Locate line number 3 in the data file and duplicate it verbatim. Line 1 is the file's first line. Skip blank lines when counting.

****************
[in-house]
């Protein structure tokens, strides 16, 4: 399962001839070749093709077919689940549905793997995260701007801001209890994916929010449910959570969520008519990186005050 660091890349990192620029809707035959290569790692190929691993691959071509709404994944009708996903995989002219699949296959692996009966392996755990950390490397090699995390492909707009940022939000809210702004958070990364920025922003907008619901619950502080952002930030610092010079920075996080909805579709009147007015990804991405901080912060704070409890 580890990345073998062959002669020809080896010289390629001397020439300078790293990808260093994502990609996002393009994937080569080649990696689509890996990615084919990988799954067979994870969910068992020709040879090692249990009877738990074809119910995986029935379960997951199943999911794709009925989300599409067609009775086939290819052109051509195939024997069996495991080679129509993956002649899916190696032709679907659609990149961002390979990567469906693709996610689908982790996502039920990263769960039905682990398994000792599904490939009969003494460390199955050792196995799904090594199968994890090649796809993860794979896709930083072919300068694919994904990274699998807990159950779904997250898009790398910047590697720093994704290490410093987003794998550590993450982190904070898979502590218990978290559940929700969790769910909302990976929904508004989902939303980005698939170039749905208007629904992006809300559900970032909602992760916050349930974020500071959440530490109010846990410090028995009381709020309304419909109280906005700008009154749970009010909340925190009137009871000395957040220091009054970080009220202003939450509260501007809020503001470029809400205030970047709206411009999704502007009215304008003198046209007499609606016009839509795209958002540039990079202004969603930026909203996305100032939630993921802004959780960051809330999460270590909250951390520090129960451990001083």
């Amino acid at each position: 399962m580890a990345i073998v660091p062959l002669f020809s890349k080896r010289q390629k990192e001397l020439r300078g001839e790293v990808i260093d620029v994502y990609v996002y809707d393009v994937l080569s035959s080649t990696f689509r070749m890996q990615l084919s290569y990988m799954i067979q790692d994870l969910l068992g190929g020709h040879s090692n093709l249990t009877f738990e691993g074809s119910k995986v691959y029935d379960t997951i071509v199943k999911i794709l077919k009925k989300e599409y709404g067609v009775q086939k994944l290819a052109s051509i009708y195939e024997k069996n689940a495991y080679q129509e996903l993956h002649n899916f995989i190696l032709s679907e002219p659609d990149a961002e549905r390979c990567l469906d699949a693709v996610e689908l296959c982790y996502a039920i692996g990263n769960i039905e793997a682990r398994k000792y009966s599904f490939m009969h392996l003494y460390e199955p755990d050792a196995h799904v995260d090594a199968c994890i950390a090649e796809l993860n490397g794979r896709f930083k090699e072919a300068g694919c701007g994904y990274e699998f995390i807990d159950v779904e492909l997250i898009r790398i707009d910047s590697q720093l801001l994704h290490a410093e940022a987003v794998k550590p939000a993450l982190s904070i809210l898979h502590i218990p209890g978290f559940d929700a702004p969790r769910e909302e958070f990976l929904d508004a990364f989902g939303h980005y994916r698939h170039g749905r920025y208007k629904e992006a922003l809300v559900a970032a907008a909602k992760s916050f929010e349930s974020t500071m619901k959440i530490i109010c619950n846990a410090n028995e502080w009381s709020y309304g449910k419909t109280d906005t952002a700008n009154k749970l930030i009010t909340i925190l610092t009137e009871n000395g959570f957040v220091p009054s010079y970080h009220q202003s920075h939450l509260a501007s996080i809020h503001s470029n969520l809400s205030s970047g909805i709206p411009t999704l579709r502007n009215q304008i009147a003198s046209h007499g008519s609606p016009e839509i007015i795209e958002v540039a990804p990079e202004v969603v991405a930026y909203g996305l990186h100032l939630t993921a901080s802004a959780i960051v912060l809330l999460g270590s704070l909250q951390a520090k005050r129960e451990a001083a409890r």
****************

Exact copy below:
């Amino acid at each position: 399962m580890a990345i073998v660091p062959l002669f020809s890349k080896r010289q390629k990192e001397l020439r300078g001839e790293v990808i260093d620029v994502y990609v996002y809707d393009v994937l080569s035959s080649t990696f689509r070749m890996q990615l084919s290569y990988m799954i067979q790692d994870l969910l068992g190929g020709h040879s090692n093709l249990t009877f738990e691993g074809s119910k995986v691959y029935d379960t997951i071509v199943k999911i794709l077919k009925k989300e599409y709404g067609v009775q086939k994944l290819a052109s051509i009708y195939e024997k069996n689940a495991y080679q129509e996903l993956h002649n899916f995989i190696l032709s679907e002219p659609d990149a961002e549905r390979c990567l469906d699949a693709v996610e689908l296959c982790y996502a039920i692996g990263n769960i039905e793997a682990r398994k000792y009966s599904f490939m009969h392996l003494y460390e199955p755990d050792a196995h799904v995260d090594a199968c994890i950390a090649e796809l993860n490397g794979r896709f930083k090699e072919a300068g694919c701007g994904y990274e699998f995390i807990d159950v779904e492909l997250i898009r790398i707009d910047s590697q720093l801001l994704h290490a410093e940022a987003v794998k550590p939000a993450l982190s904070i809210l898979h502590i218990p209890g978290f559940d929700a702004p969790r769910e909302e958070f990976l929904d508004a990364f989902g939303h980005y994916r698939h170039g749905r920025y208007k629904e992006a922003l809300v559900a970032a907008a909602k992760s916050f929010e349930s974020t500071m619901k959440i530490i109010c619950n846990a410090n028995e502080w009381s709020y309304g449910k419909t109280d906005t952002a700008n009154k749970l930030i009010t909340i925190l610092t009137e009871n000395g959570f957040v220091p009054s010079y970080h009220q202003s920075h939450l509260a501007s996080i809020h503001s470029n969520l809400s205030s970047g909805i709206p411009t999704l579709r502007n009215q304008i009147a003198s046209h007499g008519s609606p016009e839509i007015i795209e958002v540039a990804p990079e202004v969603v991405a930026y909203g996305l990186h100032l939630t993921a901080s802004a959780i960051v912060l809330l999460g270590s704070l909250q951390a520090k005050r129960e451990a001083a409890r």